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J Intern Med Suppl. 1997;739:1-60.

Bone density measurement--a systematic review. A report from SBU, the Swedish Council on Technology Assessment in Health Care.

[No authors listed]

Abstract

Because a reduction in bone density often correlates to an increased risk of fracture, bone density is usually measured in an attempt to establish the risk of fracture. The results from bone density measurement are intended to provide a potential basis for treating osteoporosis. When assessing the value of bone density measurement, the key issues concern the reliability of the various methods (i.e., how accurately they reflect bone density) and whether bone density treatment can actually prevent fracture. OSTEOPOROSIS: Humans begin to lose bone tissue as they become older. In most cases, this process is slow and gradual. Bone tissue begins to disappear when people are aged between 30 and 40 years and continues throughout life. However, bone loss varies greatly among individuals, and some elderly people show no sign of bone loss. Several factors influence both the loss of bone mass as people age and the formation of bone mass in the growing individual. The single most important factor associated with reduced bone mass is the loss of the female sex hormone (oestrogen). Tobacco smoking, lack of exercise, and low calcium levels in the diet also reduce bone density. Reduced bone density may lead to osteoporosis, which increases the risk of fracture, often affecting the vertebrae, hips and wrists. The most common direct cause of fracture, mainly among the elderly, involves falling or stumbling. Contributing factors here include diseases or medications that affect the sight, muscle strength, and balance. Osteoporosis is one of many risk factors for fractures resulting from falls. Fracture is a large and growing health problem. Each year, approximately 60,000 people in Sweden suffer some type of fracture. With an increasing percentage of elderly people in the Swedish population, it is estimated that every second woman over 50 years of age will experience fracture at some time during their remaining life. The risk in men is lower. It is essential to prevent, as far as possible, the onset of osteoporosis and other risk factors for fracture. Preventive approaches include, increased physical activity during youth when people develop their bone mass, sufficient intake of calcium in the diet among the young and old alike, and smoking cessation (or preventing people from starting to smoke). It is particularly important to treat osteoporosis effectively, or prevent osteoporosis from developing into a serious condition. This requires further research into strategies for treating osteoporosis. The various methods for measuring bone density represent an important component in such research. MEASURING BONE DENSITY: Bone density may be measured either to establish a diagnosis or to monitor changes, e.g. follow-up treatment for osteoporosis. Bone density can be estimated roughly by simply measuring height, weight, and age, but this approach has limited value for establishing the level of bone density in individuals. To a certain extent, x-ray examination can also be used to estimate the level of bone density. Special methods have been developed in recent decades for measuring bone density, and technologies for this purpose have become more widely available since the 1980s. The new methods for bone density measurement are based on either the energy/methodology used in ultrasound and magnetic resonance imaging (MRI), or on x-rays. Some methods are designed for measuring only the forearm, hip, lumbar spine, or heel bone (calcaneus), while others measure several sites in the body simultaneously. Most methods demonstrate good precision (i.e. repeated measurements yield the same results). However, to establish the bone density level reliably, methods must also be highly accurate (i.e. the values obtained by measurement must coincide with the individual's actual bone density). The accuracy of current technologies is substantially lower than their precision, so further research, technical development, and experience are required before the methods can be i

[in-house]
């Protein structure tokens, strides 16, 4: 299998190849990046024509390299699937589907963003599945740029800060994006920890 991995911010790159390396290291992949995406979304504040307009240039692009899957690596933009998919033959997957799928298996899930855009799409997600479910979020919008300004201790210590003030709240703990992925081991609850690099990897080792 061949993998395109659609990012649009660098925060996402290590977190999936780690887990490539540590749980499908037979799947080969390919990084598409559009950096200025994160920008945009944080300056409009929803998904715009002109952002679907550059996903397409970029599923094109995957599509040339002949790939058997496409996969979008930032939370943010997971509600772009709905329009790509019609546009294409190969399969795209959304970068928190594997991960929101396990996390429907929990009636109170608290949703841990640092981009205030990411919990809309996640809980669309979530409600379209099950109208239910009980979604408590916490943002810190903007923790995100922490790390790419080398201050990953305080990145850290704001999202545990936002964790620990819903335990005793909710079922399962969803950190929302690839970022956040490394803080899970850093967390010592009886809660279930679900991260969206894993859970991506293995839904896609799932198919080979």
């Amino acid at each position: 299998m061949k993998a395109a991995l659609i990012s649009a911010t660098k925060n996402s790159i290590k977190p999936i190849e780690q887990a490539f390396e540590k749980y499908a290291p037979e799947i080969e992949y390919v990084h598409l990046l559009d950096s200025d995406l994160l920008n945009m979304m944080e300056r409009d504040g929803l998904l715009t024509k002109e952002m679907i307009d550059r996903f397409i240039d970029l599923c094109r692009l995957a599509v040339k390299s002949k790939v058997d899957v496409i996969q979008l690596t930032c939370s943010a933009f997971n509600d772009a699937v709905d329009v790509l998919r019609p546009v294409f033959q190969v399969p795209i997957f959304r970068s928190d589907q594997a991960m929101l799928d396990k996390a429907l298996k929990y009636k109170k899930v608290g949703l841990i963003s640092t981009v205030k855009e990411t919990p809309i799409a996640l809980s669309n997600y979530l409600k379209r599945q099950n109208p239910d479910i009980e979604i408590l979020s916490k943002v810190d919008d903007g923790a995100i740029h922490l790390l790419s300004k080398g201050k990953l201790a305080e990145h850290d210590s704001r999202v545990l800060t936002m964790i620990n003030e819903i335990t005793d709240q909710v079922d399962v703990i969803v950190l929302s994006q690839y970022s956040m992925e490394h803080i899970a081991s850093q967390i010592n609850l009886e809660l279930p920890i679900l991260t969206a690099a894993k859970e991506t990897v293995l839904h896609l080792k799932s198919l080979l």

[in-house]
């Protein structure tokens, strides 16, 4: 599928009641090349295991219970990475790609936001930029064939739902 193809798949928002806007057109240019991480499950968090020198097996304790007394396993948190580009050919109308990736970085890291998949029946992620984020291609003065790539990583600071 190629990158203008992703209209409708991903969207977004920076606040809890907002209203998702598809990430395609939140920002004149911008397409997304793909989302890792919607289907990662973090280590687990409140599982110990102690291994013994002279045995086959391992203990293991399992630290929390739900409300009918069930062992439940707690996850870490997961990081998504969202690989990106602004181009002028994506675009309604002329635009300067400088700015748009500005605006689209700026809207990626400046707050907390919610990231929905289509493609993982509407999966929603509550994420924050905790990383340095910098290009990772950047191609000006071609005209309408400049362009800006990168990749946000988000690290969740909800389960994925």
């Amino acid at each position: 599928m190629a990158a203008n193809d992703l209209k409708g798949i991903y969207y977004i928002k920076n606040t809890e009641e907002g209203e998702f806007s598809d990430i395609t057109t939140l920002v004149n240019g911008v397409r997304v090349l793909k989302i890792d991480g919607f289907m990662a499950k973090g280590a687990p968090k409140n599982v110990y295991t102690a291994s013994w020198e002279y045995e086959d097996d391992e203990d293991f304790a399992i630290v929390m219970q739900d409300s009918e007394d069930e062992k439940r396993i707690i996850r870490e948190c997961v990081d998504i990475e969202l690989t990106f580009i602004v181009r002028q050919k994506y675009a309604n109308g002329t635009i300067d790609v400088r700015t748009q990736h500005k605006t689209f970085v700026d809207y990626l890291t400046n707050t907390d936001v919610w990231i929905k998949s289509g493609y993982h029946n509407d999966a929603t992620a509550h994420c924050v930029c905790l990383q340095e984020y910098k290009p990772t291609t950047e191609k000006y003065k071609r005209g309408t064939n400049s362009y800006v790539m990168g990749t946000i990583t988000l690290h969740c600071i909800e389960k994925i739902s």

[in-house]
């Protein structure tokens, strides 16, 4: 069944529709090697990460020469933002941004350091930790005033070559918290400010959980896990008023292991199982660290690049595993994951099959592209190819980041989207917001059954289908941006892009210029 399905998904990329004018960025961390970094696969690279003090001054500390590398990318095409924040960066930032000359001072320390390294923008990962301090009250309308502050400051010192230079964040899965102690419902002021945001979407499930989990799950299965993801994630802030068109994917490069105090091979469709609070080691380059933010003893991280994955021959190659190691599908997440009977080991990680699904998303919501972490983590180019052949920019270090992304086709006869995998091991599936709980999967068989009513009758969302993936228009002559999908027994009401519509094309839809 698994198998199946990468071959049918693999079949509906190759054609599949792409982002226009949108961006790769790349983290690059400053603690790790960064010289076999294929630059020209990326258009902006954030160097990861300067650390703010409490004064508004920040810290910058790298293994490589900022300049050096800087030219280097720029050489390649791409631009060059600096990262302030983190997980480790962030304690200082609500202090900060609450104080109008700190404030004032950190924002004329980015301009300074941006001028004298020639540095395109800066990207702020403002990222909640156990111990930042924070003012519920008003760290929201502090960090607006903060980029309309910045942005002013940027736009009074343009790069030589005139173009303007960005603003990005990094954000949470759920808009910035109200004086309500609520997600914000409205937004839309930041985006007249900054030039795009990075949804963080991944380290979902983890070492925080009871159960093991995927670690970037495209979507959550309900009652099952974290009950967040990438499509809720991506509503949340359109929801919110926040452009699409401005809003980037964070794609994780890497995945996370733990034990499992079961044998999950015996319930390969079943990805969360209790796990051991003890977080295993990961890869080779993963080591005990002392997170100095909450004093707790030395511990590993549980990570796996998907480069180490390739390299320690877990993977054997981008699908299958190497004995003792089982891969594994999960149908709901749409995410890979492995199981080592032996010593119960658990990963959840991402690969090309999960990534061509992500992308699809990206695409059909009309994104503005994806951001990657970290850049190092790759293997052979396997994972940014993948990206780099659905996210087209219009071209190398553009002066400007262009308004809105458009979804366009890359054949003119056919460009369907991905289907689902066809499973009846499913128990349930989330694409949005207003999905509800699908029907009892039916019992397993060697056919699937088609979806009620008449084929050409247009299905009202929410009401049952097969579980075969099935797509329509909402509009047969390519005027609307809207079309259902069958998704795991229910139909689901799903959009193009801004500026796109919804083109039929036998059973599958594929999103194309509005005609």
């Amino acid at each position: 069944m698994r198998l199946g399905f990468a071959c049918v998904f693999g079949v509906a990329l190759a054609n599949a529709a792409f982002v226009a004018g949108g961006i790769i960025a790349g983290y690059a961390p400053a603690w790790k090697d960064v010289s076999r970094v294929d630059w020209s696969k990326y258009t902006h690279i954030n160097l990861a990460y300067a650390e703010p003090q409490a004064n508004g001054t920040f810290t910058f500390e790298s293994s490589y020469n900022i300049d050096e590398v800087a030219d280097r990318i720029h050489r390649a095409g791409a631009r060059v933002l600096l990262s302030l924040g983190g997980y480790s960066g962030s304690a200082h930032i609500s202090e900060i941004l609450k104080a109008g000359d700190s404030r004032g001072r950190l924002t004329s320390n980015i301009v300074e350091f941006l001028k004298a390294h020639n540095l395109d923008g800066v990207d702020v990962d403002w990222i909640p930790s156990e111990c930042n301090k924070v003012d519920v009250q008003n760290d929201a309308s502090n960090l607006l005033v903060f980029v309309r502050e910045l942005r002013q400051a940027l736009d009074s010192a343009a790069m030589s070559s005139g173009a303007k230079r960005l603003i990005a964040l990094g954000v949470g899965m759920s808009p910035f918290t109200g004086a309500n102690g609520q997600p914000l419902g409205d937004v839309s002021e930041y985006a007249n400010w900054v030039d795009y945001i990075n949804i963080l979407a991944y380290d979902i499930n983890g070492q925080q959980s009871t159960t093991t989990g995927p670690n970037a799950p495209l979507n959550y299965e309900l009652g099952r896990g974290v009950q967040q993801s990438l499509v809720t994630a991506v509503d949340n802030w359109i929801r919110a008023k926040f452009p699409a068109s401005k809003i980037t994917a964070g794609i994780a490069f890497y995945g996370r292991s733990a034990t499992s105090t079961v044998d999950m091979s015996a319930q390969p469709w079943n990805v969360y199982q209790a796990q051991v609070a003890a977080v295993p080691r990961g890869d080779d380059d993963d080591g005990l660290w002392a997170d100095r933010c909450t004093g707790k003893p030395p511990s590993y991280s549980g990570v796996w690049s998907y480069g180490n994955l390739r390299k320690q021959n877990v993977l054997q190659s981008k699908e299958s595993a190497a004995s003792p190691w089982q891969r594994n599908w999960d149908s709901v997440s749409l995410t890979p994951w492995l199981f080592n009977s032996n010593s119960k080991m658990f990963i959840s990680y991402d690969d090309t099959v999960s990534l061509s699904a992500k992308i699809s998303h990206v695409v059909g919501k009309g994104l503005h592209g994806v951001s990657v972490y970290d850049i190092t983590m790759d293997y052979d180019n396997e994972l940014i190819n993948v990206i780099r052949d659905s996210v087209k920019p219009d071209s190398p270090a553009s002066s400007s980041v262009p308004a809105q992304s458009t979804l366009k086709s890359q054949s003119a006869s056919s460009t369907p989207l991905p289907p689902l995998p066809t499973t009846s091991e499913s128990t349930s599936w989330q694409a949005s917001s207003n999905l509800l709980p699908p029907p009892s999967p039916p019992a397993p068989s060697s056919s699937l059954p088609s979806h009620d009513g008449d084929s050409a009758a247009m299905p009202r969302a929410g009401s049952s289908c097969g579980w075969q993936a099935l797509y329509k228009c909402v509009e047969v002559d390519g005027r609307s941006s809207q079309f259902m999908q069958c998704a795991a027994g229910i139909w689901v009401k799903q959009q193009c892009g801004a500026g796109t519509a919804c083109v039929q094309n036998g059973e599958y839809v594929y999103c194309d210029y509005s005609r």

PMID:
9104441
[PubMed - indexed for MEDLINE]
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